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c u lt u r e e n t e r t a i n e m e n t & a c t i v i t i e s from left:

Rendering of the new gallery; Sperry, Victoria Hart with John Bell’s painting Indelible Light © Brett Wesley Gallery

in the Arts District. Sperry plans to open the Brett Wesley Gallery on

capped with a slanted roof. When completed, it will be 5,000 square

Casino Center Boulevard across the street from the Arts Factory in

feet using contemporary and mid-century design elements with modern colors and furniture.

September after a $500,000 remodel. He says it will be “a nice little architectural gem for the Arts District.” Sperry bought the old cash register repair shop at Casino Center and Charleston for $1.1 million in 2007. Two years later the site is quiet, irritatingly so to Victoria Hart, the gallery director. The contractor was supposed to start demolition this week. “Obviously there’s another set back.” Hart’s voice echoes in the 3,000-square-foot shell. It’s a scene of office apocalypse, what’s left over after a business goes nuclear. Two white porcelain toilets and a sink are inexplicably dumped in the center of the room alongside a “No Trespassing” sign. A broken office chair and a small space heater are tossed in the corner. Fluorescent lights and wiring dangle from the rafters. Legal papers litter the cement floor. It may look like a Superfund site now, but Hart describes the future.

“My determination to open the gallery is unflagging, even in the face of a lot of unexpected obstacles in the course of our remodeling,” Sperry says. “The process has been more complex than I anticipated, but in the end I’ll be able to apply this knowledge and education in the future.” The next Brett Wesley Gallery opening at Newport Lofts will be Kevin Chupik’s show of modern, Soviet-inspired paintings on September 3. Until the opening of its permanent location, you can also visit the gallery online at Brett Wesley Gallery 1112 Casino Center Blvd. Las Vegas 89104 433.4433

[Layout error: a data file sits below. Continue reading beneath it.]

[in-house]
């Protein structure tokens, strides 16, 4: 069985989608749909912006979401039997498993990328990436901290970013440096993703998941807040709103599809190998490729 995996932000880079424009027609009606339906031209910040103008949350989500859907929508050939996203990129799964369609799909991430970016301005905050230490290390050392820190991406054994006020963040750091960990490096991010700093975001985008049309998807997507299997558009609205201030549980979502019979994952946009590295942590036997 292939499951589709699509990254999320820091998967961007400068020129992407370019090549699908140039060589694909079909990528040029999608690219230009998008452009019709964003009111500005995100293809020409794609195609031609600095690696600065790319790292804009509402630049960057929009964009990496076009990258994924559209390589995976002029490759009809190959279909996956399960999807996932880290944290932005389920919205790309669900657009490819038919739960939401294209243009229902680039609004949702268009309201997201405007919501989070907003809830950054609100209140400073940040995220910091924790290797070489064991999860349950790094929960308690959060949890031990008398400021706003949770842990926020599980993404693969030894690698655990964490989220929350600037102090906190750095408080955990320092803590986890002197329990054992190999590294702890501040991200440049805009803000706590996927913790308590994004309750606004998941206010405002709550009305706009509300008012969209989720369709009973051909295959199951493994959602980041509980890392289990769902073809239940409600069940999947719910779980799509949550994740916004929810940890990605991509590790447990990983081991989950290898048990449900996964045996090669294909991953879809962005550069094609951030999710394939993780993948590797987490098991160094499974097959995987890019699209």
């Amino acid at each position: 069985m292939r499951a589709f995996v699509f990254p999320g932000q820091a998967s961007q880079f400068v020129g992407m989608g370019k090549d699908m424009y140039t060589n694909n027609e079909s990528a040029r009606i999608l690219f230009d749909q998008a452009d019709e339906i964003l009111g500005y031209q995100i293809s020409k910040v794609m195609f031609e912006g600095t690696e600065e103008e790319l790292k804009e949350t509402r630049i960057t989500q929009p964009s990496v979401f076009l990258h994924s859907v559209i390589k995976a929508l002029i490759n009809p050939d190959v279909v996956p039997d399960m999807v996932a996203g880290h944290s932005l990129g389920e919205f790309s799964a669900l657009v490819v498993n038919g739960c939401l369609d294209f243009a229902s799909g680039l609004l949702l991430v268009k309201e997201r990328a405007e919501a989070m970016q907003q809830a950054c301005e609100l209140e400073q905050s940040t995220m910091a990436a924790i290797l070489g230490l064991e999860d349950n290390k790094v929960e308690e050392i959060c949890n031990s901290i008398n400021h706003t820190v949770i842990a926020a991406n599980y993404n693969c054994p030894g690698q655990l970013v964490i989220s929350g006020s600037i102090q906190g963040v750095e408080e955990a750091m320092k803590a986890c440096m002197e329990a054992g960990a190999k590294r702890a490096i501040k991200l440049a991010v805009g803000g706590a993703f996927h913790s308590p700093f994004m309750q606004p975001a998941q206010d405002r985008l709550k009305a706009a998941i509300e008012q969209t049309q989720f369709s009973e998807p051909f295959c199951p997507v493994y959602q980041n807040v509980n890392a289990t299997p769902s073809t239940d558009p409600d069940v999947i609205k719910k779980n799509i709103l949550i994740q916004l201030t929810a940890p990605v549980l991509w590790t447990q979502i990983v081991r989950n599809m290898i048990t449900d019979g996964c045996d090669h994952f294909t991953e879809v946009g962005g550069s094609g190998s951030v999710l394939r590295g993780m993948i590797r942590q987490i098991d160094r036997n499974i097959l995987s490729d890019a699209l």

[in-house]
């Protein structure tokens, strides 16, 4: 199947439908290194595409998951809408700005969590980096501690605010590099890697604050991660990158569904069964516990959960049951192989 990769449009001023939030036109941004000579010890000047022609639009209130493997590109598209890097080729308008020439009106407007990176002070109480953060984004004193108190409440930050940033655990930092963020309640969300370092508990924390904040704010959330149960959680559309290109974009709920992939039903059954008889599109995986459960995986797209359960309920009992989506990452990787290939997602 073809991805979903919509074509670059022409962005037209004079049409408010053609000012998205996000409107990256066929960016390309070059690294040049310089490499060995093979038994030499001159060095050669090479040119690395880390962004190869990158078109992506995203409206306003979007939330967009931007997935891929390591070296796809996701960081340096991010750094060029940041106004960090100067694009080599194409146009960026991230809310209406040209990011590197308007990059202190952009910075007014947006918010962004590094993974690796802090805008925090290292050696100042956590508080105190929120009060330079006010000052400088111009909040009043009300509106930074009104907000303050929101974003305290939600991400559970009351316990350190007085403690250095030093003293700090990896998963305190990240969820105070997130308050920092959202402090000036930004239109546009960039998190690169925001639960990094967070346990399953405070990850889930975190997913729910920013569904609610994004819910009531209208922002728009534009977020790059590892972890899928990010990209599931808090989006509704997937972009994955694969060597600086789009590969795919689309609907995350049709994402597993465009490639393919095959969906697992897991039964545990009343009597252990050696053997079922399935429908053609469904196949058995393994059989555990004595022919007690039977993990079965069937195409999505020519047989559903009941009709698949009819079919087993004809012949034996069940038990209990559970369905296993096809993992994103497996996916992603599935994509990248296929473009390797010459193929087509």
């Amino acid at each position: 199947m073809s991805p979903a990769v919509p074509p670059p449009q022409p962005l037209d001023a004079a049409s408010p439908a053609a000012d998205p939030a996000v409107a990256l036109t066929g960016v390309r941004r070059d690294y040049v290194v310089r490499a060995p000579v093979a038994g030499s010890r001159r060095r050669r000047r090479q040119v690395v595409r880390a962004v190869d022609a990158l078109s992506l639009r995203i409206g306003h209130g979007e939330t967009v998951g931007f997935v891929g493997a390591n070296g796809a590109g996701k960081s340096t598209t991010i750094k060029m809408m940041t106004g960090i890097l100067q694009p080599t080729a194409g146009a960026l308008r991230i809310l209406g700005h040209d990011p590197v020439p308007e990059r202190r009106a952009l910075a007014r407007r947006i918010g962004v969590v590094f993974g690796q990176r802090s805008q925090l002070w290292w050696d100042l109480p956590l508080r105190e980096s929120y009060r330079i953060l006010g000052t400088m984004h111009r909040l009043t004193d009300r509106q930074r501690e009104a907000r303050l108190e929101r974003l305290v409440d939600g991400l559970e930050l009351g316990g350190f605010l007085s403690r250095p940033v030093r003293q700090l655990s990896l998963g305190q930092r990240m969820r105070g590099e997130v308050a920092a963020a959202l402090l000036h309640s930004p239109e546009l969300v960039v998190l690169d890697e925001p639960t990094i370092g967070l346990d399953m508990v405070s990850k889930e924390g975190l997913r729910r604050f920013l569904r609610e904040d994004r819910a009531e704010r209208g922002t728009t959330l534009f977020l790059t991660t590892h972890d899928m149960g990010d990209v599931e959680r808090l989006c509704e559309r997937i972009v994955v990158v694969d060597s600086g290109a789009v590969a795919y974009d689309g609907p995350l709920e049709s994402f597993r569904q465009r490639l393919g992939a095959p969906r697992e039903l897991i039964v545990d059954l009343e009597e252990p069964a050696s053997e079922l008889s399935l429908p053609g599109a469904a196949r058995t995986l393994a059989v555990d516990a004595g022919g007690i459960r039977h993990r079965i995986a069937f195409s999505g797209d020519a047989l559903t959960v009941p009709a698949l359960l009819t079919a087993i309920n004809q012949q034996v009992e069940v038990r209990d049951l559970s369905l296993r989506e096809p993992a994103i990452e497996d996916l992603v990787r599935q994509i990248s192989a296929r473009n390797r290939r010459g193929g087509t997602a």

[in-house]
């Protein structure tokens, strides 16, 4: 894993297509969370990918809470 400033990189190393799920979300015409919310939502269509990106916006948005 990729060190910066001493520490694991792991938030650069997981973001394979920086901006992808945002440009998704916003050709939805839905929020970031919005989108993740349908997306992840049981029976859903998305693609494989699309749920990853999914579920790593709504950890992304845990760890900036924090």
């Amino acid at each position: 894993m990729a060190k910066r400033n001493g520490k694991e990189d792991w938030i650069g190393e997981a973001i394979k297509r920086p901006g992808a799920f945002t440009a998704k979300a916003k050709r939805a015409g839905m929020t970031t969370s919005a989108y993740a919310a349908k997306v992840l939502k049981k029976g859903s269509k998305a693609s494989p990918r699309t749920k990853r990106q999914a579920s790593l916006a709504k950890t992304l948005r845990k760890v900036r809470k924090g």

There will be a staircase that will climb to a second floor. The photography studio will be in the south corner. The north and east walls will be converted to glass, along with the upstairs floor, which will be

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pure. powerful. arts.

Virksy Ukrainian National Dance Company Exquisite Charm

Saturday, September 26, 2009 8 p.m. $40 - $55 - $85 Cleo Parker Robinson Dance Company The Universal Language of Movement Friday, October 9, 2009 · 8 p.m. $40 - $55 - $85

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2000 – 2010 season • (702) 895-ARTS (2787)

c u lt u r e e n t e r t a i n e m e n t & a c t i v i t i e s


Amy Kline’s creations © Kelly McLendon

J o d i N e l s o n - Sp r ingb e r g

Pot tery West

S h a p i n g a Comm unit y w ith C lay and Comm itm ent Pot t e r y W e s t o f f e r s s u c h a n e n t i c i n g a r r ay o f c l a ss e s , i t ’s e a s y to c r e at e fa n ta s i e s o f r u n n i n g away f r o m l i f e , ta k i n g o n e o f t h e b e g i n n i n g p ot t e r y c l a ss e s , a n d d e p os i t i n g yo u r s e l f i n o n e o f t h e o n - s i t e g u e s t s u i t e s . T h e t h o u g h t o f wa k i n g e v e r y d ay w i t h t h e g o a l o f m a k i n g a r t i s i r r e s i s t i b l e . A l a s , l i f e b e c ko n s . But Pottery West beckons, too. Located off of Lone Mountain and I-95,

not have a fine arts community, she would just have to develop one.

the facility is owned and operated by Amy Kline. The main house is a

With that, Kline decided to build the facility that is now Pottery West.

massive three-story building with a clay studio located in back. This

Not only did she build Pottery West, but she also built a community

is not an ordinary studio. It is a place filled with warm, welcoming

around it. Some of the teachers live within blocks of the facility, while